Culture | Breaking the silence of immigration

Musicians of the World Symphony Orchestra helps performers to regain their careers in a new country

Odds are, your doorman has a secret. So does the next pizza delivery guy to come to your doorstep, the taxi cab driver who takes you home after a weekend rendez-vous, and the owner of the next depanneur or Couche-Tard you will visit. These people weren’t always doormen or delivery people. In actual fact, many are talented professors, brilliant doctors, or – in some cases – nationally recognized musicians of renowned symphony orchestras, who have given up their careers in their home countries to relocate to Canada.

A great number of performers who have sacrificed their lives in music can be found throughout Montreal, struggling to make ends meet while facing systemic racism as immigrants. As Allison Cross of the Montreal Gazette recently wrote, “Religious and ethnic minorities in Canada feel discriminated against, neglected, and alienated…. [Although Canada is] open to minorities and well-intentioned in its federal and provincial policies, [it] often falls short in its efforts to ensure minorities have equal access to housing, education, justice, and political participation.”

The classical musicians of Montreal, however, may have found a means to revitalize their musical careers with the Musicians of the World Symphony Orchestra (MWSO). The MWSO is a musical ensemble mainly consisting of immigrant musicians, culling the rest from the established Montreal music scene. Founded by conductor Joseph Milo and his wife Lucy Ravinsky in late 2005, the MWSO has opened a gateway for these performers to return to the musical origins they left behind in their home countries. It started when Milo – himself an Israeli immigrant – walked through the front door of his apartment building. There, he struck up a conversation with his doorman, only to discover that he had once been a cellist for a major Russian symphony orchestra. This occurred again with Milo’s pizza deliveryman, who left behind his career as a violinist in a reputable Romanian orchestra to come to Canada. Since then, the MWSO has grown to an ensemble of over 50 musicians, given over 20 concert performances in the last four years, and earned much praise in various cities throughout Quebec, including Montreal.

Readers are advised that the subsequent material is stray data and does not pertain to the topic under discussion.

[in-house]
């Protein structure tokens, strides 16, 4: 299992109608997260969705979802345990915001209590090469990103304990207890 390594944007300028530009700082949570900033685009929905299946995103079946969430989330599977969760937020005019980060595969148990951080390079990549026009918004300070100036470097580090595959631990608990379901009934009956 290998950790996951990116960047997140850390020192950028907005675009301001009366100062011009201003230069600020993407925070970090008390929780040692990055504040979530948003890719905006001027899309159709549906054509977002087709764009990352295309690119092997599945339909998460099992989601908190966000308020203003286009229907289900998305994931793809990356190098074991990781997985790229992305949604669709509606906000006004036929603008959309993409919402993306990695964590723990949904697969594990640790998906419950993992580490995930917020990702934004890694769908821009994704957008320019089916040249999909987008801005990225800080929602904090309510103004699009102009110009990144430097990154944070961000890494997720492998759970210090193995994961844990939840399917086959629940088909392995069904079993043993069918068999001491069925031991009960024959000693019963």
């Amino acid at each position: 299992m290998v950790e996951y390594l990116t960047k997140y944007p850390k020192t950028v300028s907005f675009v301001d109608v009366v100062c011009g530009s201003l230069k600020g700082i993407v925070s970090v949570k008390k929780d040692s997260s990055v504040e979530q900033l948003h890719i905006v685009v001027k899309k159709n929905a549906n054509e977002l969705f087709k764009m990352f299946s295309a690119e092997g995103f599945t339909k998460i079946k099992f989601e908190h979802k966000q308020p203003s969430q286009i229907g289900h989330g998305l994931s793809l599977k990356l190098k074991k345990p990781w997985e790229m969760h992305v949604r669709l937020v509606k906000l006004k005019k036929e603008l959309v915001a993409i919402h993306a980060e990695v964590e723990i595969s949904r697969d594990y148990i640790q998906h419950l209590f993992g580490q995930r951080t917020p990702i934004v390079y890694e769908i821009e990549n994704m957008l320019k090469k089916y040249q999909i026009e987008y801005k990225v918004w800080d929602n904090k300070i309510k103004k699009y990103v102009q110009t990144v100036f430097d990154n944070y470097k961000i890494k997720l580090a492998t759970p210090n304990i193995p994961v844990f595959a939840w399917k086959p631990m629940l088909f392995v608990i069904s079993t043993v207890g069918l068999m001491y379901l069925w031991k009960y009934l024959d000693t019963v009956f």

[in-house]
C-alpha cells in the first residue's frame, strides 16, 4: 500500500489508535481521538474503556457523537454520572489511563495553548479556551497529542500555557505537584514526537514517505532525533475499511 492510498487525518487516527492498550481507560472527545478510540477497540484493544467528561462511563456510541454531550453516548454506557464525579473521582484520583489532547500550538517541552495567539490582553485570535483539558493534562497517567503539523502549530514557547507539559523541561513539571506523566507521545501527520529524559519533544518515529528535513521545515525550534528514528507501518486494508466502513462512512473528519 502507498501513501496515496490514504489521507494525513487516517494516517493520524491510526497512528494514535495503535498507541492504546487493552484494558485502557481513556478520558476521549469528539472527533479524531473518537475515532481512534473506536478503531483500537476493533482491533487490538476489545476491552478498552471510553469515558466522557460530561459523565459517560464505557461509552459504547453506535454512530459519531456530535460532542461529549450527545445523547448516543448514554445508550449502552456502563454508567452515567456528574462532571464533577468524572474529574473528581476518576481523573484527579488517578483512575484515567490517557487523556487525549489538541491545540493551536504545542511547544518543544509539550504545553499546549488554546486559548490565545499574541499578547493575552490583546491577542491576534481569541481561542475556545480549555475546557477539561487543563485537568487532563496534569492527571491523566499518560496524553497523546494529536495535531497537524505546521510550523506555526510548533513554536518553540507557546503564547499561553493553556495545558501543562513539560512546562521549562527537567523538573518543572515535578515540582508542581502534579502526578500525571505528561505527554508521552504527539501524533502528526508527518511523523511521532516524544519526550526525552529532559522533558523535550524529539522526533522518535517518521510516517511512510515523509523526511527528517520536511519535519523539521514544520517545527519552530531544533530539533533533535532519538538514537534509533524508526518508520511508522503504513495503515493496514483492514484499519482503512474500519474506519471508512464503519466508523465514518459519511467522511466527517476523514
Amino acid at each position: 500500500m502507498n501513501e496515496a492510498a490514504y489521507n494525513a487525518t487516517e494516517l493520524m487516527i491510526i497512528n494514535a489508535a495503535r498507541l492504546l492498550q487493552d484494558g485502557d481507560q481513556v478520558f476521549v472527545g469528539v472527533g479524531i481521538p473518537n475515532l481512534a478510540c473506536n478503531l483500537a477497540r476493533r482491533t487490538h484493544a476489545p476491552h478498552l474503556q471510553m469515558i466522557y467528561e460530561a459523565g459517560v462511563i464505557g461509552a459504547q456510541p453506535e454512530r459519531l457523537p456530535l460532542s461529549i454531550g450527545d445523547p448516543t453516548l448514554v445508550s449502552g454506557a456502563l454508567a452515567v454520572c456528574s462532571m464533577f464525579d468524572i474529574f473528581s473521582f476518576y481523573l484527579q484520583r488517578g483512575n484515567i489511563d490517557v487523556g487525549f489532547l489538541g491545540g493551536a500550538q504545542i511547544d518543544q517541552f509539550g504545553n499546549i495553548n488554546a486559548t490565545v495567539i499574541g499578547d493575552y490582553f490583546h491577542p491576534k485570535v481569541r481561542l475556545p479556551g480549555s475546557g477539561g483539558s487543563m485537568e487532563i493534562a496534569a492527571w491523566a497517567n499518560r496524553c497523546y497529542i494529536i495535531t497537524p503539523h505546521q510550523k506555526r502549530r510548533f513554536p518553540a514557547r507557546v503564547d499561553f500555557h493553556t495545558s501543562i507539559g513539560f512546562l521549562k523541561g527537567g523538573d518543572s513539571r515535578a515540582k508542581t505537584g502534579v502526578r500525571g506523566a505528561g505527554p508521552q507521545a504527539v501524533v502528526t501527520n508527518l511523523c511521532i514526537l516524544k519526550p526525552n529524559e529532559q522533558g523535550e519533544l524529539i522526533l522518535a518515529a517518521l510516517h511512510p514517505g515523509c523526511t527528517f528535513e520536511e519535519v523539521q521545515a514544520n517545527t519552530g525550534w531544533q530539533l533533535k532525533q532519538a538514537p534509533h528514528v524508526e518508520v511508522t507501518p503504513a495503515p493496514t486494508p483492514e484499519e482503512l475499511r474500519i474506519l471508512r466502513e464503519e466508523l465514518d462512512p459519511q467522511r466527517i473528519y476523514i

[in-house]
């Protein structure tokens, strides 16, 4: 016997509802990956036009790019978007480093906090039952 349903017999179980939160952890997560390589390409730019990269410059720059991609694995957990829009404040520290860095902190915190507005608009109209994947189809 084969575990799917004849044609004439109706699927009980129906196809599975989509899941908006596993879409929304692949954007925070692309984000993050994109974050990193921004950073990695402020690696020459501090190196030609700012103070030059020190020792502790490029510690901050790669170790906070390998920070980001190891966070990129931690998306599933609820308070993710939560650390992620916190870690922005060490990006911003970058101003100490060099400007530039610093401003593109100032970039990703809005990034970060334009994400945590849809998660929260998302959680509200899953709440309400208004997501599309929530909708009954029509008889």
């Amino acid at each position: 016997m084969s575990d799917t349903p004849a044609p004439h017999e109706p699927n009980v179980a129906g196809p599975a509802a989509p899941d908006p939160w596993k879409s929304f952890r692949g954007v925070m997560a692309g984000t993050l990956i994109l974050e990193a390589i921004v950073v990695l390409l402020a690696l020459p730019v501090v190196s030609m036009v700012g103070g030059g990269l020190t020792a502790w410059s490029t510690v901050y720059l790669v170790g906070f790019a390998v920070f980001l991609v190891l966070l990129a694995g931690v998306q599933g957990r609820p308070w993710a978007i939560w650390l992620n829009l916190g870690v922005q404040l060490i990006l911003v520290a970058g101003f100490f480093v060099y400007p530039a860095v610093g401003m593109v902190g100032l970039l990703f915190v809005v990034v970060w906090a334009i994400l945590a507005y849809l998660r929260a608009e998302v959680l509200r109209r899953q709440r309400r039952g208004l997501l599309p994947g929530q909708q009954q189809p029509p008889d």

Upon entrance to Canada, the MWSO’s members were faced with numerous obstacles, and many had to adapt to a life without music. Very often, their reason for emigrating was tied to their families, and their need to maintain immediate familial support left them with little choice but to take low-income jobs. For a city known for its fine arts and culture, Montreal holds few opportunities for classical musicians to find professional work, containing only one major symphony orchestra. Milo partially attributes the relative lack of symphony orchestras to its costliness, calling the symphonic orchestra “the most expensive instrument in the world.” Running a full ensemble requires that musicians be paid per performance, on top of other basic needs, such as rehearsal space and concert hall rentals. He also attributes this lack of interest to the underdevelopment of school music programs.

Venus Fu, the MWSO’s concertmaster, immigrated to Montreal nearly 10 years ago, and has been a part of the symphony orchestra for three. Her first three years in Montreal, however, were spent as a full-time mother. “It’s so hard to face the quiet. There’s nothing to do and suddenly you have absolutely no music, no career…. Your life is like a clock but with no batteries.”